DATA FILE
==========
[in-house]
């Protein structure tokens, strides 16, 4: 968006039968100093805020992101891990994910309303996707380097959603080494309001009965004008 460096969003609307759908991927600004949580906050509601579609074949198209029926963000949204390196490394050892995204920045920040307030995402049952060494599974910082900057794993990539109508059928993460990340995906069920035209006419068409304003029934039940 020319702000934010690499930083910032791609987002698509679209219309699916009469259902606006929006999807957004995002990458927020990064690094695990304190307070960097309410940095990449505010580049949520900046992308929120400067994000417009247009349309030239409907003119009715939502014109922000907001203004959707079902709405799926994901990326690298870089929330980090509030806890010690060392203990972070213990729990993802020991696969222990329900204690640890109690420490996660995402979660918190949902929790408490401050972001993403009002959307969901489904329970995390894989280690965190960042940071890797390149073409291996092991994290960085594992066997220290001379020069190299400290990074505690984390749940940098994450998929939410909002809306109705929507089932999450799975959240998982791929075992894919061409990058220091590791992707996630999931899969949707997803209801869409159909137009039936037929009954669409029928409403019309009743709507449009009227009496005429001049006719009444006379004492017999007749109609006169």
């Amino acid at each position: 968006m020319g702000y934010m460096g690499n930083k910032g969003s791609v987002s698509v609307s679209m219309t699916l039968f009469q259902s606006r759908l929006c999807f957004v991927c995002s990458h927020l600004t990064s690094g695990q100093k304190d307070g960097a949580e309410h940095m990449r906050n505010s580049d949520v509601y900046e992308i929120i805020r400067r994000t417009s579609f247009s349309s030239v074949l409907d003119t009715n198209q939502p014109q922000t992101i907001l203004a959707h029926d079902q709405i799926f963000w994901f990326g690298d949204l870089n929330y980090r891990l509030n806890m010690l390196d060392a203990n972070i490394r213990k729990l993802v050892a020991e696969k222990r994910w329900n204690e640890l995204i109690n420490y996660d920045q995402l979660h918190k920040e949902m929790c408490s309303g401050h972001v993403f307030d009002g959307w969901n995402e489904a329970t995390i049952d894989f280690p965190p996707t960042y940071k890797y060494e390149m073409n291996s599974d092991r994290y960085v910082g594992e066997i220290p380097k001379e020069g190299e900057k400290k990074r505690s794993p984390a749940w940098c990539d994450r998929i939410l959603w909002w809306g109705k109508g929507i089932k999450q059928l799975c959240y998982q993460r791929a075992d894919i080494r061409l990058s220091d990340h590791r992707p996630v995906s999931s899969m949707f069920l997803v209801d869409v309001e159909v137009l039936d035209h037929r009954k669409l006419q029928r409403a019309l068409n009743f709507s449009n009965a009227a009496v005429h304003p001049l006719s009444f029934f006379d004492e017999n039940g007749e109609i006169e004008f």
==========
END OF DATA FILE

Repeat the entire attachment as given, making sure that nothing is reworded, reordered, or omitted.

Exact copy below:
[in-house]
């Protein structure tokens, strides 16, 4: 968006039968100093805020992101891990994910309303996707380097959603080494309001009965004008 460096969003609307759908991927600004949580906050509601579609074949198209029926963000949204390196490394050892995204920045920040307030995402049952060494599974910082900057794993990539109508059928993460990340995906069920035209006419068409304003029934039940 020319702000934010690499930083910032791609987002698509679209219309699916009469259902606006929006999807957004995002990458927020990064690094695990304190307070960097309410940095990449505010580049949520900046992308929120400067994000417009247009349309030239409907003119009715939502014109922000907001203004959707079902709405799926994901990326690298870089929330980090509030806890010690060392203990972070213990729990993802020991696969222990329900204690640890109690420490996660995402979660918190949902929790408490401050972001993403009002959307969901489904329970995390894989280690965190960042940071890797390149073409291996092991994290960085594992066997220290001379020069190299400290990074505690984390749940940098994450998929939410909002809306109705929507089932999450799975959240998982791929075992894919061409990058220091590791992707996630999931899969949707997803209801869409159909137009039936037929009954669409029928409403019309009743709507449009009227009496005429001049006719009444006379004492017999007749109609006169």
């Amino acid at each position: 968006m020319g702000y934010m460096g690499n930083k910032g969003s791609v987002s698509v609307s679209m219309t699916l039968f009469q259902s606006r759908l929006c999807f957004v991927c995002s990458h927020l600004t990064s690094g695990q100093k304190d307070g960097a949580e309410h940095m990449r906050n505010s580049d949520v509601y900046e992308i929120i805020r400067r994000t417009s579609f247009s349309s030239v074949l409907d003119t009715n198209q939502p014109q922000t992101i907001l203004a959707h029926d079902q709405i799926f963000w994901f990326g690298d949204l870089n929330y980090r891990l509030n806890m010690l390196d060392a203990n972070i490394r213990k729990l993802v050892a020991e696969k222990r994910w329900n204690e640890l995204i109690n420490y996660d920045q995402l979660h918190k920040e949902m929790c408490s309303g401050h972001v993403f307030d009002g959307w969901n995402e489904a329970t995390i049952d894989f280690p965190p996707t960042y940071k890797y060494e390149m073409n291996s599974d092991r994290y960085v910082g594992e066997i220290p380097k001379e020069g190299e900057k400290k990074r505690s794993p984390a749940w940098c990539d994450r998929i939410l959603w909002w809306g109705k109508g929507i089932k999450q059928l799975c959240y998982q993460r791929a075992d894919i080494r061409l990058s220091d990340h590791r992707p996630v995906s999931s899969m949707f069920l997803v209801d869409v309001e159909v137009l039936d035209h037929r009954k669409l006419q029928r409403a019309l068409n009743f709507s449009n009965a009227a009496v005429h304003p001049l006719s009444f029934f006379d004492e017999n039940g007749e109609i006169e004008f």